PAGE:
This week in the news I heard about a suit against CVS for overcharging customers who had insurance. From the gist of the article I read, customers with insurance overpaid based on copay, even while customers who paid cash got the same medication far cheaper.
There is a trend among health providers to do e-scripts only. This means the pharmacist doesn't have to decipher the handwriting of your medical professional and should (hopefully!) decrease the chance of an error. Once you tell them your preferred pharmacy, that's where all of your prescriptions will go from then on into the future.
Pharmacists support this because it makes their life easier, plus many believe it helps them provide better care to have prescriptions filled in one store. That way, they would be more likely to catch drug interactions because you might have forgotten to tell your doctor about an rx you got from a different doctor you are treating with.
However, this also means if they automatically send your scripts to a particular pharmacy, you may not be getting the best price. It is easier to shop around for prices when you have a piece of paper in your hand that can be filled at your convenience after you've checked prices. (There's an app for that). I'm not sure your provider will want to sit there while you whip out your smart phone to check prices.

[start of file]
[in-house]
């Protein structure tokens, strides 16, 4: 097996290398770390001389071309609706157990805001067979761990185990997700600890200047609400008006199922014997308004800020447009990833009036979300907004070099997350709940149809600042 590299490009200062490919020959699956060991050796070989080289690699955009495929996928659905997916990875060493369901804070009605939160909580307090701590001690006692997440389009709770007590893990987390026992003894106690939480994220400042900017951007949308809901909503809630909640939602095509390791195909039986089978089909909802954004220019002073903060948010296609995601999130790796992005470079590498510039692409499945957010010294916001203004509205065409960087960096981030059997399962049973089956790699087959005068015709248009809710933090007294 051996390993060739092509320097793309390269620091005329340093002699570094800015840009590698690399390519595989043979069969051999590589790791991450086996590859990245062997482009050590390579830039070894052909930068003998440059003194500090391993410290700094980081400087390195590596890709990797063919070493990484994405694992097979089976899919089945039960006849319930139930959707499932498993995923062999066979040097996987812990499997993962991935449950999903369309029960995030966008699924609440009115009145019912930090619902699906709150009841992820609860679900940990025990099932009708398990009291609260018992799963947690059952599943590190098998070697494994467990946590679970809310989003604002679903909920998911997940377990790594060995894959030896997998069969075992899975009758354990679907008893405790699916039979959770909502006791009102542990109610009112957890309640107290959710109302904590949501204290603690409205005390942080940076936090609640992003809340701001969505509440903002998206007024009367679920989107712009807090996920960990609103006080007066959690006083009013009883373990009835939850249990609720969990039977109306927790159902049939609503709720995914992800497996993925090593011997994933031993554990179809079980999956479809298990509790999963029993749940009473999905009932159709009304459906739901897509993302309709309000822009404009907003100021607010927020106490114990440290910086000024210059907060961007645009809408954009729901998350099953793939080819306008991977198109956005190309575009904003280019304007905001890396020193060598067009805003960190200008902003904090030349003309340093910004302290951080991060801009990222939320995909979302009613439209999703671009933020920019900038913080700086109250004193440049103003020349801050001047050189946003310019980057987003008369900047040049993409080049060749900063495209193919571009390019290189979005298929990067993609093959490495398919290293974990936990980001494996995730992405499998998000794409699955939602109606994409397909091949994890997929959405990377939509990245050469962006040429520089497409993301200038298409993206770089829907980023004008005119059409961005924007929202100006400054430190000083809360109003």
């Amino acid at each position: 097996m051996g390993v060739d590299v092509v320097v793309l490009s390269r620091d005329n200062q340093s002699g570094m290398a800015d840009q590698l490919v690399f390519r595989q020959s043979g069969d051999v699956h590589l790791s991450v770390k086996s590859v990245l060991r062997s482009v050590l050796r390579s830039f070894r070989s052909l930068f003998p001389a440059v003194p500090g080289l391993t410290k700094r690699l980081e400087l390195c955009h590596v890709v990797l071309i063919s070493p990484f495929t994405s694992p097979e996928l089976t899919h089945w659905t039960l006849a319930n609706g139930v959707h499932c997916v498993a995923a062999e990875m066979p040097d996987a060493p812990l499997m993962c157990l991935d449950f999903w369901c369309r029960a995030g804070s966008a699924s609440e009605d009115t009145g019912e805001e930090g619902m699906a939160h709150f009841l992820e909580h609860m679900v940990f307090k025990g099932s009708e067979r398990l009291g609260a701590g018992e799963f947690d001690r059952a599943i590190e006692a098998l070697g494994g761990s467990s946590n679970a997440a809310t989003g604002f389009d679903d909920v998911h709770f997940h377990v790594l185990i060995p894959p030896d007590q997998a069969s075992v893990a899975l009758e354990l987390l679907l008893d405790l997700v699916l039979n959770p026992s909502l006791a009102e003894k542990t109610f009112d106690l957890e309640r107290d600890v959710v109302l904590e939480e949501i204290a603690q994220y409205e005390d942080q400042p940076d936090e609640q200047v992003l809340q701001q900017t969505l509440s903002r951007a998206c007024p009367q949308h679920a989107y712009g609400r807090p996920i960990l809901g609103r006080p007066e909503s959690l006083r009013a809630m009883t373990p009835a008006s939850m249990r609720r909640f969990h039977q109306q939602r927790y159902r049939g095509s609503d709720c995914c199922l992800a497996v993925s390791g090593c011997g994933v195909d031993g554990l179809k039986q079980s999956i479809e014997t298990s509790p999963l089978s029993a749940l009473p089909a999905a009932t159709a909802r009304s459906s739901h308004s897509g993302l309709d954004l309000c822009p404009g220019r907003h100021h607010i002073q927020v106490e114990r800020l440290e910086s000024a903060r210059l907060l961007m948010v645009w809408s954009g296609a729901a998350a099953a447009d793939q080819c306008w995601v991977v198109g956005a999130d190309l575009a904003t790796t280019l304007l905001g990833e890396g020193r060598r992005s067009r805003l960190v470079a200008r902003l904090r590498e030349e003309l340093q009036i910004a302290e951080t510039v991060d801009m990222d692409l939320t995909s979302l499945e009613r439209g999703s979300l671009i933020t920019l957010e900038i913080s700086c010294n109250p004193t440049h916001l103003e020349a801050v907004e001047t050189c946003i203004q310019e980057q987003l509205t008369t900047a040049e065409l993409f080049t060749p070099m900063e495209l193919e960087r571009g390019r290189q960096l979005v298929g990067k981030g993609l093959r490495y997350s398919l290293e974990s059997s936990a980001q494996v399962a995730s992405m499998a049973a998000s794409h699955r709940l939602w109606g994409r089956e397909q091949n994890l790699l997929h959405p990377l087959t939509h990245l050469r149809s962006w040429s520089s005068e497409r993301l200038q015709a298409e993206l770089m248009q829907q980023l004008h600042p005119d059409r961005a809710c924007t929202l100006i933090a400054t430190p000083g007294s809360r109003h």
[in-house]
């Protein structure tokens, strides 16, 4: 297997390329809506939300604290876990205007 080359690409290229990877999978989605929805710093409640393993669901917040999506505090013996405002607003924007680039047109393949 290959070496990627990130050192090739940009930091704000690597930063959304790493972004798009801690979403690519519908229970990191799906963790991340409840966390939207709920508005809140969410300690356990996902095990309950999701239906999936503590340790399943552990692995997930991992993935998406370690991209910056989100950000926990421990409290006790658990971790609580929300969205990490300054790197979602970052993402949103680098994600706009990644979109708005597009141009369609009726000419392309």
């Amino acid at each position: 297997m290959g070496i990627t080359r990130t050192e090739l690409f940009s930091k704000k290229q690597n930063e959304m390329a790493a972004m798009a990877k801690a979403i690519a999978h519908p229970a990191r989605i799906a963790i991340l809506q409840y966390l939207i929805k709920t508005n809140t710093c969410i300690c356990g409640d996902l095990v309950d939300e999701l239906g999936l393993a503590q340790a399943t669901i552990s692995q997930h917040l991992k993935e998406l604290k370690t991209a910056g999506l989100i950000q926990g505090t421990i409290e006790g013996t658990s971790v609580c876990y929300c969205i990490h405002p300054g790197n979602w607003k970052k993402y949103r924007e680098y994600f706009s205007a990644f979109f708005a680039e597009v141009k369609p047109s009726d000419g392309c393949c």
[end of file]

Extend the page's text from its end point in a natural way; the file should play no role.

So what can you do?
I suppose you could select another pharmacy. But I will tell you this. They may be doing the same thing. I have gotten antibiotics at a pharmacy before and once it was just a few bucks (they charged me the cash price) and once it was the minimum copay my insurance charged ($10). This pharmacy was not a CVS. I am not going to name it, other than to say it was one of the well-known chains.
Really, once you get up to the window, you may feel awkward asking about price. I do! There's a line of people behind you, some looking sicker than others. Heck, you probably aren't feeling all that great either or are in a hurry.
But maybe you should be calling the pharmacy before you pick it up and ask what their cash price is. If you have prescriptions filled regularly now, you might want to check cash prices before your next refill. Make sure your medicine is not on a $4 Walmart list or otherwise cheaper at a grocery store pharmacy.
CNN Money's article included input from CVS's spokesman who said that it is your insurance provider who determines your copay. Yes, they do. However, you are not required to use your insurance to fill prescriptions just because you have it. An honest company who puts customers' health first (hence ditching selling cigarettes in their stores) should know that wasted health care dollars are not good for one's health overall. If cash prices are lower, they should NOT run it through your insurance so that they can collect more money from filling your prescription. They should compare the prices and give you the lowest price available. Just my humble opinion as someone who has one pharmacy in her county... and guess which one it is?
Walmart's $4 list
Publix free medication list
Target $4 medications